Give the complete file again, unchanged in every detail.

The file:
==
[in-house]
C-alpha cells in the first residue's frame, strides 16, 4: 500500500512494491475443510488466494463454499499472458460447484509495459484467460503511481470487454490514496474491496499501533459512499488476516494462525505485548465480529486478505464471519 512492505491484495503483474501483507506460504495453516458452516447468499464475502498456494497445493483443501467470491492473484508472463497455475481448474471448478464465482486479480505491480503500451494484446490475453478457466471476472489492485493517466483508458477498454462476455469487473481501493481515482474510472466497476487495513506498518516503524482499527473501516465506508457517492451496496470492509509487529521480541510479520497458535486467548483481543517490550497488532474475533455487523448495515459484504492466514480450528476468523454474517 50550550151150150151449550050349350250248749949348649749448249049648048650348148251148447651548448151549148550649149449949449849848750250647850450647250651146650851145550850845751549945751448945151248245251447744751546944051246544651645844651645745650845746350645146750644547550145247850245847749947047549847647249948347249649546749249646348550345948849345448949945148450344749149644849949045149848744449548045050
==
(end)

[in-house]
C-alpha cells in the first residue's frame, strides 16, 4: 500500500512494491475443510488466494463454499499472458460447484509495459484467460503511481470487454490514496474491496499501533459512499488476516494462525505485548465480529486478505464471519 512492505491484495503483474501483507506460504495453516458452516447468499464475502498456494497445493483443501467470491492473484508472463497455475481448474471448478464465482486479480505491480503500451494484446490475453478457466471476472489492485493517466483508458477498454462476455469487473481501493481515482474510472466497476487495513506498518516503524482499527473501516465506508457517492451496496470492509509487529521480541510479520497458535486467548483481543517490550497488532474475533455487523448495515459484504492466514480450528476468523454474517 50550550151150150151449550050349350250248749949348649749448249049648048650348148251148447651548448151549148550649149449949449849848750250647850450647250651146650851145550850845751549945751448945151248245251447744751546944051246544651645844651645745650845746350645146750644547550145247850245847749947047549847647249948347249649546749249646348550345948849345448949945148450344749149644849949045149848744449548045050